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Oxygen Transport In Acute Pulmonary Oedema And In Acute Exacerbations Of Chronic Bronchitis
D. C. Flenley, H. C. Miller, A. J. King, B. J. Kirby and A. L. Muir
The British Medical Journal
Vol. 1, No. 5845 (Jan. 13, 1973), pp. 78-81
Published by: BMJ
Stable URL: http://www.jstor.org/stable/25424167
Page Count: 4
You can always find the topics here!Topics: Oxygen, Pulmonary edema, Oxygen partial pressure, Breathing, Carbon dioxide partial pressure, Chronic bronchitis, Air, Cardiac output determination, Blood, Cardiac edema
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When breathing air, the average arterial oxygen tension in eight patients with acute pulmonary oedema was significantly higher than in eight other patients suffering from an acute exacerbation of chronic bronchitis, but the mixed venous oxygen tension was very similar in both groups. This largely arose from the smaller arteriovenous difference of oxygen content in the bronchitic cases, presumably due to their higher cardiac output, associated with raised arterial CO₂ tensions. Oxygen therapy (60-90% for pulmonary oedema, 30% for the bronchitics) raised the mixed venous oxygen tensions to a similar level in both groups. We suggest that the major need for oxygen therapy lies in patients who maintain their oxygen consumption but show a reduction in mixed venous tension when breathing air. Although partial correction of arterial hypoxaemia is adequate in chronic bronchitis-in which the cardiac output is maintained-high concentrations of oxygen are necessary in pulmonary oedema, in which the cardiac output is low.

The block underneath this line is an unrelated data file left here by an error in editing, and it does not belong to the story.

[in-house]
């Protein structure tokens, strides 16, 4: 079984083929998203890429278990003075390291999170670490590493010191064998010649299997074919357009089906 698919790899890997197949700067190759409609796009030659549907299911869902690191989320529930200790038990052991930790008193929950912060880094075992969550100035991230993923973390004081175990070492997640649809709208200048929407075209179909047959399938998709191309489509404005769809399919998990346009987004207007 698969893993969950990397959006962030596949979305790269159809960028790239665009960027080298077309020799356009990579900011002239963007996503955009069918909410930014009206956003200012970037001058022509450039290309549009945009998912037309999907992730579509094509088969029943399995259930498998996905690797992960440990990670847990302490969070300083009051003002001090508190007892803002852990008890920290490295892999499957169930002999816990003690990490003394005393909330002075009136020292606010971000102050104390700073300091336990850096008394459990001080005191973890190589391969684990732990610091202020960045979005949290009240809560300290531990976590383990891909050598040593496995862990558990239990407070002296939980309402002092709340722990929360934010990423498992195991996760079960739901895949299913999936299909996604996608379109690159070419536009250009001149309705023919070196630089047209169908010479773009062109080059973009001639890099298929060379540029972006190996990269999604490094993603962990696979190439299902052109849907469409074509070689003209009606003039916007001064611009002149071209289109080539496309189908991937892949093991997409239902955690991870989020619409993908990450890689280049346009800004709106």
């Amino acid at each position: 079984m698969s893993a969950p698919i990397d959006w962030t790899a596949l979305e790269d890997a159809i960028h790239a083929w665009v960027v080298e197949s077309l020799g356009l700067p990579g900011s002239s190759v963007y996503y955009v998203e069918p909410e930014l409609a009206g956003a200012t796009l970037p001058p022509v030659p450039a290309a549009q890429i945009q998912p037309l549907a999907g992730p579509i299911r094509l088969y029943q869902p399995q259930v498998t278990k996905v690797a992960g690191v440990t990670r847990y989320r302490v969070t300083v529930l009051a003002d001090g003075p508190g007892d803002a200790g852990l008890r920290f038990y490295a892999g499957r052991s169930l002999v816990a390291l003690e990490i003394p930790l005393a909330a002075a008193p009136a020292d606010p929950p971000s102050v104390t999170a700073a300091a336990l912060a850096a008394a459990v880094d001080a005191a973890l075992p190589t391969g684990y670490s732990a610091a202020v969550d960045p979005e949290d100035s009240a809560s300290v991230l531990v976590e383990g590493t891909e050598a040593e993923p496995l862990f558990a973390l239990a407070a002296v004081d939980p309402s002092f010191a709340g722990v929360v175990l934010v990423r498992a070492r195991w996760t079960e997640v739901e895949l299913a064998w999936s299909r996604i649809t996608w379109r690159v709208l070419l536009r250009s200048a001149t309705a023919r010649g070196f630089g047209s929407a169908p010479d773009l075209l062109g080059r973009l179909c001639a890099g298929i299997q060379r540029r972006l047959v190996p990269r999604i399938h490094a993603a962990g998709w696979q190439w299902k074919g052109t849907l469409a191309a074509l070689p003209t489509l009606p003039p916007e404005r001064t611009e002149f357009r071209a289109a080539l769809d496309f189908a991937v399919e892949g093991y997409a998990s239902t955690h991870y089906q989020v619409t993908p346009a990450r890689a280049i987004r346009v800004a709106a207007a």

The British Medical Journal © 1973 BMJ